47. 47. Blanes-Vidal V, Hansen MN, Adamsen APS, Feilberg A, Petersen SO, Jensen BB. Characterization of odor released during handling of swine slurry: Part II. Effect of production type, storage and physicochemical characteristics of the slurry. Atmospheric Environment. 2009b;43(18):3006-3014
  48. 48. Mackie RI, Stroot PG, Varel VH. Biochemical identification and biological origin of key odor components in livestock waste. Journal of Animal Science. 1998;76(5):1331-1342
  49. 49. Schiffman SS, Bennett JL, Raymer JH. Quantification of odors and odorants from swine operations in North Carolina. Agricultural and Forest Meteorology. 2001;108(3):213-240
  50. 50. Zhu J. A review of microbiology in swine manure odor control. Agriculture, Ecosystems and Environment. 2000;78(2):93-106
  51. 51. Welsh FW, Schulte DD, Kroeker EJ, Lapp HM. The effect of anaerobic digestion upon swine manure odors. Canadian Agricultural Engineering. 1977;19(2):122-126
  52. 52. Chae KJ, Jang A, Yim SK, Kim IS. The effects of digestion temperature and temperature shock on the biogas yields from the mesophilic anaerobic digestion of swine manure. Bioresource Technology. 2008;99(1):1-6
  53. 53. Espinoza-Escalante FM, Pelayo-Ortíz C, Navarro-Corona J, González-García Y, Bories A, Gutiérrez-Pulido H. Anaerobic digestion of the vinasses from the fermentation of Agave tequilana weber to tequila: The effect of pH, temperature and hydraulic time on the production of hydrogen and methane. Biomass and Bioenergy. 2009;33(1):14-20
  54. 54. Sheffield R, Thompson M, Dye B, Parker D. Evaluation of field-based odor assessment methods. Proceedings of the water environment federation. WEF/A&WMA Odors and Air emissions. 2004;10:870-879
  55. 55. Pan L, Yang SX, DeBruyn J. Factor analysis of downwind odours from livestock farms. Biosystems Engineering. 2007;96(3):387-397
  56. 56. Hanajima D, Kuroda K, Morishita K, Fujita J, Maeda K, Morioka K. Key odor components responsible for the impact on olfactory sense during swine feces composting. Bioresource Technology. 2010;101(7):2306-2310
  57. 57. Nimmermark S. Influence of odour concentration and individual odour thresholds on the hedonic tone of odour from animal production. Biosystems Engineering. 2011;108(3):211-219
  58. 58. Pomar C. Alimentar mejor a los cerdos para reducir el impacto medio ambiental. Jornadas técnicas: Factores que afectan la eficiencia productiva y la calidad en porcino. Vic, 1 de junio de 1999; 1999
  59. 59. Jacela JY, DeRounchey JM, Tokach MD. Feed additives fro swine: Fact sheets – High dietary levels of copper and zinc for young pigs, and phytase. Journal Swine Health Production. 2010;18(2):87-91
  60. 60. McEwen SA. Antibiotic use in animal agriculture: What have we learned and where are we going? Animal Biotechnology. 2006;17:239-250
  61. 61. Choi F. Piggery Waste Management. Towards a Sustainable Future. London, United Kingdom: IWA Publishing; 2007. pp. 167
  62. 62. Babot D, Martinez L, Teira MR. Gestión de subproductos y residuos porcinos. Mundo ganadero. 2001;133:34-36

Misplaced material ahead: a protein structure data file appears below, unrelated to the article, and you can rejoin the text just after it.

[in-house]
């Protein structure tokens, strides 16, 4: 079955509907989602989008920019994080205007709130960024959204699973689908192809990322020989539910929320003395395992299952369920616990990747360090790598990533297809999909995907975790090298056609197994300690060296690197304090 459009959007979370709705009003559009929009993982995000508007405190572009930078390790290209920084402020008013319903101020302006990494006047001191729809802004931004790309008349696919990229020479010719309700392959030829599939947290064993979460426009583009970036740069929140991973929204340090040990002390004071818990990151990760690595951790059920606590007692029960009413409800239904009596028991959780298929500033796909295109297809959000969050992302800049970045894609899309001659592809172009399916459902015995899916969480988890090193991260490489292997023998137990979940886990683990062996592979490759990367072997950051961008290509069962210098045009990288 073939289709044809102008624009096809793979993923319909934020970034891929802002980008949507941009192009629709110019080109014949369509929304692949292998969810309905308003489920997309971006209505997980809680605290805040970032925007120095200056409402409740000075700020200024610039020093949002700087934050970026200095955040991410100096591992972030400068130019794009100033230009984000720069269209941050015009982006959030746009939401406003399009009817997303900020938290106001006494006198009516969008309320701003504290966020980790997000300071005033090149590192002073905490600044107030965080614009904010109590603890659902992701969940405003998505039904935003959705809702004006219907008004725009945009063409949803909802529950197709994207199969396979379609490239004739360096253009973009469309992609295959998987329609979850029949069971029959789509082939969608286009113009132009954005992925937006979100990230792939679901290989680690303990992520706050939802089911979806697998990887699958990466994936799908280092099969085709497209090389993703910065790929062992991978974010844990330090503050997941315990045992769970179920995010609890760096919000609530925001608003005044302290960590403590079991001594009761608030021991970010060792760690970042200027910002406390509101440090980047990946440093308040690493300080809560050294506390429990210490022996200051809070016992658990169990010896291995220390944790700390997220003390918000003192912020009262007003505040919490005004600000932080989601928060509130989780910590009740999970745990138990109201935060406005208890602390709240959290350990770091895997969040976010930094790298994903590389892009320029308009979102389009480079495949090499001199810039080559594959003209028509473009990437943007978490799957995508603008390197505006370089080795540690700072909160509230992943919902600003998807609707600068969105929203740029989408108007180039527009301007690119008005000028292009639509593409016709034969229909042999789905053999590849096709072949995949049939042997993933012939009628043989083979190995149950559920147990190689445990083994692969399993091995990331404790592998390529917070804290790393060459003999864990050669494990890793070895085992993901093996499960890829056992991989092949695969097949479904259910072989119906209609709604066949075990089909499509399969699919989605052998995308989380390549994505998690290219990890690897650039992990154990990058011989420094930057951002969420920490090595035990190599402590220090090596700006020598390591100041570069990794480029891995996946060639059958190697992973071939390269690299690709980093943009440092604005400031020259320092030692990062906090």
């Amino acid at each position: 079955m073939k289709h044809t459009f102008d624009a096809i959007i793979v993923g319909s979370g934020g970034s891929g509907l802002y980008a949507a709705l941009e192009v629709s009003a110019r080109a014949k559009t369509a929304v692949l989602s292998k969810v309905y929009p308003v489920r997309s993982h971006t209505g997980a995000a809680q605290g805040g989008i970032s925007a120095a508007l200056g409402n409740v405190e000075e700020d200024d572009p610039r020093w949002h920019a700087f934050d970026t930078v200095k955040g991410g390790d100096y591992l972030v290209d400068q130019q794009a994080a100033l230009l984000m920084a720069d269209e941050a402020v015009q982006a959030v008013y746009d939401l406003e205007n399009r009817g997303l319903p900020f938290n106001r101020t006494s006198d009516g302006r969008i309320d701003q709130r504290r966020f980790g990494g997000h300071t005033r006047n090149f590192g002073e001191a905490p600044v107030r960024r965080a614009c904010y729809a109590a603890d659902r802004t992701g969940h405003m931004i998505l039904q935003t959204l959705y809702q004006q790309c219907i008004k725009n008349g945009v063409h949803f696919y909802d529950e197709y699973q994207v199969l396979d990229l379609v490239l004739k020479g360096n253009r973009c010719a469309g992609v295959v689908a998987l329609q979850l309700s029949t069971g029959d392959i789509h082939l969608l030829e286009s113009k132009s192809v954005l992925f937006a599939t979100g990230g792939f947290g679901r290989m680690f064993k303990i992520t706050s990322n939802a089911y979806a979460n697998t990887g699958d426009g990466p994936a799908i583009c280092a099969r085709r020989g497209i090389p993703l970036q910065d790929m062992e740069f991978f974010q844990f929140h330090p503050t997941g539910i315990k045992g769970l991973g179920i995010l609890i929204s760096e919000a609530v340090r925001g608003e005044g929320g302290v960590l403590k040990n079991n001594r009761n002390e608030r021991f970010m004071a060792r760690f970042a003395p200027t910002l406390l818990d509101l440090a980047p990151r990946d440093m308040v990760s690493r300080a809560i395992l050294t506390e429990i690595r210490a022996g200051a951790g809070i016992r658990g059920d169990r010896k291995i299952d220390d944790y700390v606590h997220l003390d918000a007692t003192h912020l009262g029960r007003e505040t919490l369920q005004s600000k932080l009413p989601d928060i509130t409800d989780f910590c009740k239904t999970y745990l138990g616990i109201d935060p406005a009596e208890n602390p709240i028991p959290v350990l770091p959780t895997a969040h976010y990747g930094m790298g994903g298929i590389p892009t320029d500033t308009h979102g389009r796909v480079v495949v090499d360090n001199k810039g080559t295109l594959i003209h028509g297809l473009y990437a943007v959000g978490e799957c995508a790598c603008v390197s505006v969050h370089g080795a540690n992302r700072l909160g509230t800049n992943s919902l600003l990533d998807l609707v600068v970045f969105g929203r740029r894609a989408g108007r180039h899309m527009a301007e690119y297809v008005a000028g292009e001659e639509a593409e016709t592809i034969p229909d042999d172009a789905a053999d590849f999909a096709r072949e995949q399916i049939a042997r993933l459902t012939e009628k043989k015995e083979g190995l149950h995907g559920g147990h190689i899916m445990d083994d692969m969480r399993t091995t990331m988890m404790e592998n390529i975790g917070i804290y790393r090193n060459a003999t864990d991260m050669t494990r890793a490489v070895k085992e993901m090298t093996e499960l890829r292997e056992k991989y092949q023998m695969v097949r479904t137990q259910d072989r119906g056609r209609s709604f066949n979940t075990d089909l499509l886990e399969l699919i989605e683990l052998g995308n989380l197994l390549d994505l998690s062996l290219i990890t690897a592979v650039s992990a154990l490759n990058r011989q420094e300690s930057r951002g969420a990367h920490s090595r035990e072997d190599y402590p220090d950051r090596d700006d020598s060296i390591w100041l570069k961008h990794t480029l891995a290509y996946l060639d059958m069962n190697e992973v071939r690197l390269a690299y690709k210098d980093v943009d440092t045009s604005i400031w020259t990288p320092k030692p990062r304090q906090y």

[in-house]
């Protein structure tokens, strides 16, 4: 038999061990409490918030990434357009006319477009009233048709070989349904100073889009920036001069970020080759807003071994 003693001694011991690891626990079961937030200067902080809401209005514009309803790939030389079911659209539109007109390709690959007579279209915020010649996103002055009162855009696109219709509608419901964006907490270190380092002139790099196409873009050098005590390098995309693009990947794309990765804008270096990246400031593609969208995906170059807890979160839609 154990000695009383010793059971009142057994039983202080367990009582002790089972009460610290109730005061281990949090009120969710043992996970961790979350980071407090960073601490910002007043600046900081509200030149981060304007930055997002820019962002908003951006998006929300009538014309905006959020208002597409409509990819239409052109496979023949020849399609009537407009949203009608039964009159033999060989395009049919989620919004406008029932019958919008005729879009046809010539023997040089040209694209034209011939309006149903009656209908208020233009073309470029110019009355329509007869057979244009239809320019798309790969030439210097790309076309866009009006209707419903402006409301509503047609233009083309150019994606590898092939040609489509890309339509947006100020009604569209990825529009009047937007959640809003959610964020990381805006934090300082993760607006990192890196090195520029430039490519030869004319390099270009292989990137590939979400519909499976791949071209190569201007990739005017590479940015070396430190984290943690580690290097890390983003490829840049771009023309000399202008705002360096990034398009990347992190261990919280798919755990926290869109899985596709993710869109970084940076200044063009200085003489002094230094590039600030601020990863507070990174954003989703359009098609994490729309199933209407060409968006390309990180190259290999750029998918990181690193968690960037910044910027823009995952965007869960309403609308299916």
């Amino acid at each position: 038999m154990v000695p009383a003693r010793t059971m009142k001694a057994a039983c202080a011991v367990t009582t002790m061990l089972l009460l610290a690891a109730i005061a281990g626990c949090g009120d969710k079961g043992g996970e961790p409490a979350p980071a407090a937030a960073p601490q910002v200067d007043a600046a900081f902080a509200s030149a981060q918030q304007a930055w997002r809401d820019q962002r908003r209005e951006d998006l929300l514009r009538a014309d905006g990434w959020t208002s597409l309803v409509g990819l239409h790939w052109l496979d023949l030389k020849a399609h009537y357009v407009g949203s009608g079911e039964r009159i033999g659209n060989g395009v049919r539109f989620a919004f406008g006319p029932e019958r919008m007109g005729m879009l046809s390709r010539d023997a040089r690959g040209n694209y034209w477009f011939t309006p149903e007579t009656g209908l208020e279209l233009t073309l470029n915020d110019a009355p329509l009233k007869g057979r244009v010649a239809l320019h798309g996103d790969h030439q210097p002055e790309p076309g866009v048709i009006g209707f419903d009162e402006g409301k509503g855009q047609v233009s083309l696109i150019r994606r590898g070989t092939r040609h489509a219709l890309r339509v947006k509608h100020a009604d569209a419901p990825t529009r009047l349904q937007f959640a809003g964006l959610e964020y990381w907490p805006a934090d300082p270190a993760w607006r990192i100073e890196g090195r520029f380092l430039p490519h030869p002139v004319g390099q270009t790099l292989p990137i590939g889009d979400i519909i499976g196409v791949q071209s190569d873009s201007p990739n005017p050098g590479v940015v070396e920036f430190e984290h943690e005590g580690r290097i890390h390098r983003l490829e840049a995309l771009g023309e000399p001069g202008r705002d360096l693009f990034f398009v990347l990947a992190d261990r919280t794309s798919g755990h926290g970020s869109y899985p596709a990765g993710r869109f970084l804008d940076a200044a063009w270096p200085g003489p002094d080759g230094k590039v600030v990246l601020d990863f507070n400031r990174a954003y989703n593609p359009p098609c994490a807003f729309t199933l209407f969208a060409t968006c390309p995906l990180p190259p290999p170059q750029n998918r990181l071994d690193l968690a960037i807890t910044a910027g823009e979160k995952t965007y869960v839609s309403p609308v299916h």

63. 63. Martínez-Almela J, Barrera JM. SELCO-Ecopurin pig slurry treatment system. Bioresource Technology. 2005;96(2):223-228
  64. 64. Aust M-O, Thiele-Bruhn S, Eckhardt K-U, Leinweber P. Composition of organic matter in particle size fractionated pig slurry. Bioresource Technology. 2009;100(23):5736-5743
  65. 65. Bernet N, Béline F. Challenger and innovations on biological treatment of livestock effluents. Bioresource Technology. 2009;100(22):5431-5436
  66. 66. Vanotti MB, Szogi AA, Millner PD, Loughrin JH. Development of a second-generation environmentally superior technology for treatment of swine manure in the USA. Bioresource Technology. 2009;100(22):5406-5416
  67. 67. Safley LM Jr, Wasterman PW. Biogas production from anaerobic lagoons. Biological Wastes. 1988;23:181-193
  68. 68. Knight RL, Payne VWE Jr, Borer RE, Clarke RA Jr, Pries JH. Constructed wetlands for livestock wastewater management. Ecological Engineering. 2000;15:41-55
  69. 69. Vanotti MB, Szogi AA, Hunt PG, Millner PD, Humenik FJ. Development of environmentally superior treatment system to replace anaerobic swine lagoons in the USA. Bioresource Technology. 2007;98(17):3184-3194
  70. 70. Belmonte M, Vázquez-Padín JR, Figueroa M, Campos JL, Méndez R, Vidal G. Denitrifying activity via nitrite and N2O production using acetate and swine wastewater. Process Biochemistry. 2012;47(7):1202-1206
  71. 71. Bonmatí A, Flotats X. Air stripping of ammonia from pig slurry: Characterization and feasibility as a pre- or post-treatment to mesophilic anaerobic digestion. Waste Management. 2002;23(3):261-272
  72. 72. Bonmatí A, Flotats X. Pig slurry concentration by vacuum evaporation: Influence of previous mesophilic anaerobic digestion process. Air and Waste Management. 2003;53(1):21-31
  73. 73. Neubauer ME, Plaza de los Reyes C, Pozo G, Villamar CA, Vidal G. Growth and nutrient uptake by Schoenoplectus californicus (C.A. Méyer) Sójak in a constructed wetland fed with swine slurry. Journal of Soil Science and Plant Nutrition. 2012;12(3):421-430
  74. 74. Plaza de los Reyes C, Villamar CA, Neubauer M, Pozo G, Vidal G. Behavior of Typha angustifolia L. in a free water surface constructed wetland for the treatment of swine wastewater. Journal of Environment Science and Health, Part A. 2013;48(10):1216-1224